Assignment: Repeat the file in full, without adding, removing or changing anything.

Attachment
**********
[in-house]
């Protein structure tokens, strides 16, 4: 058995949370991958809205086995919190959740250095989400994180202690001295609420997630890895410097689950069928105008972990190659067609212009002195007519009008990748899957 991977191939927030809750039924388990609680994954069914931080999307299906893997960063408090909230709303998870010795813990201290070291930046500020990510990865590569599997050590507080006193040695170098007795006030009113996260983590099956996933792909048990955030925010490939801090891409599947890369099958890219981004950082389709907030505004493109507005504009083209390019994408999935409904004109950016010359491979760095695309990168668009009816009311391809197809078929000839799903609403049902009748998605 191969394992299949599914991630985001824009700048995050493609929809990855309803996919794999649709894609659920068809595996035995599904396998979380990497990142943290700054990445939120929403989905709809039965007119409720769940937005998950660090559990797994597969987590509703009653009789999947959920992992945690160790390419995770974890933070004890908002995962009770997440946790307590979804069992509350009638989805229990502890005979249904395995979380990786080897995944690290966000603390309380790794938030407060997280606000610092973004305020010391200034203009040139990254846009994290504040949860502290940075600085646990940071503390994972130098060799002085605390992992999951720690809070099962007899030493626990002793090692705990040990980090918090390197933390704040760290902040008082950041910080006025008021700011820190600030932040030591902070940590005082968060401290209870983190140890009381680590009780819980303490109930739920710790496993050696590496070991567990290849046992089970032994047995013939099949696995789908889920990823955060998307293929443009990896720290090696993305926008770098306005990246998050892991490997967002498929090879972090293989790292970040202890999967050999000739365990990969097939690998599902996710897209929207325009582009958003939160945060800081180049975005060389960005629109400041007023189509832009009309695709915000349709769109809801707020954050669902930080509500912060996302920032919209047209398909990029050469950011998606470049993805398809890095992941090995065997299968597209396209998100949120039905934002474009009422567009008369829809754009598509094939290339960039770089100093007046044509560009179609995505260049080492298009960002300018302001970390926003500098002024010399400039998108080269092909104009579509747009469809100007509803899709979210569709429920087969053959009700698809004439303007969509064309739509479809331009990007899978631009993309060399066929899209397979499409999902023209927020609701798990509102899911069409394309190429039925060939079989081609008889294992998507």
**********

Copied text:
[in-house]
């Protein structure tokens, strides 16, 4: 058995949370991958809205086995919190959740250095989400994180202690001295609420997630890895410097689950069928105008972990190659067609212009002195007519009008990748899957 991977191939927030809750039924388990609680994954069914931080999307299906893997960063408090909230709303998870010795813990201290070291930046500020990510990865590569599997050590507080006193040695170098007795006030009113996260983590099956996933792909048990955030925010490939801090891409599947890369099958890219981004950082389709907030505004493109507005504009083209390019994408999935409904004109950016010359491979760095695309990168668009009816009311391809197809078929000839799903609403049902009748998605 191969394992299949599914991630985001824009700048995050493609929809990855309803996919794999649709894609659920068809595996035995599904396998979380990497990142943290700054990445939120929403989905709809039965007119409720769940937005998950660090559990797994597969987590509703009653009789999947959920992992945690160790390419995770974890933070004890908002995962009770997440946790307590979804069992509350009638989805229990502890005979249904395995979380990786080897995944690290966000603390309380790794938030407060997280606000610092973004305020010391200034203009040139990254846009994290504040949860502290940075600085646990940071503390994972130098060799002085605390992992999951720690809070099962007899030493626990002793090692705990040990980090918090390197933390704040760290902040008082950041910080006025008021700011820190600030932040030591902070940590005082968060401290209870983190140890009381680590009780819980303490109930739920710790496993050696590496070991567990290849046992089970032994047995013939099949696995789908889920990823955060998307293929443009990896720290090696993305926008770098306005990246998050892991490997967002498929090879972090293989790292970040202890999967050999000739365990990969097939690998599902996710897209929207325009582009958003939160945060800081180049975005060389960005629109400041007023189509832009009309695709915000349709769109809801707020954050669902930080509500912060996302920032919209047209398909990029050469950011998606470049993805398809890095992941090995065997299968597209396209998100949120039905934002474009009422567009008369829809754009598509094939290339960039770089100093007046044509560009179609995505260049080492298009960002300018302001970390926003500098002024010399400039998108080269092909104009579509747009469809100007509803899709979210569709429920087969053959009700698809004439303007969509064309739509479809331009990007899978631009993309060399066929899209397979499409999902023209927020609701798990509102899911069409394309190429039925060939079989081609008889294992998507």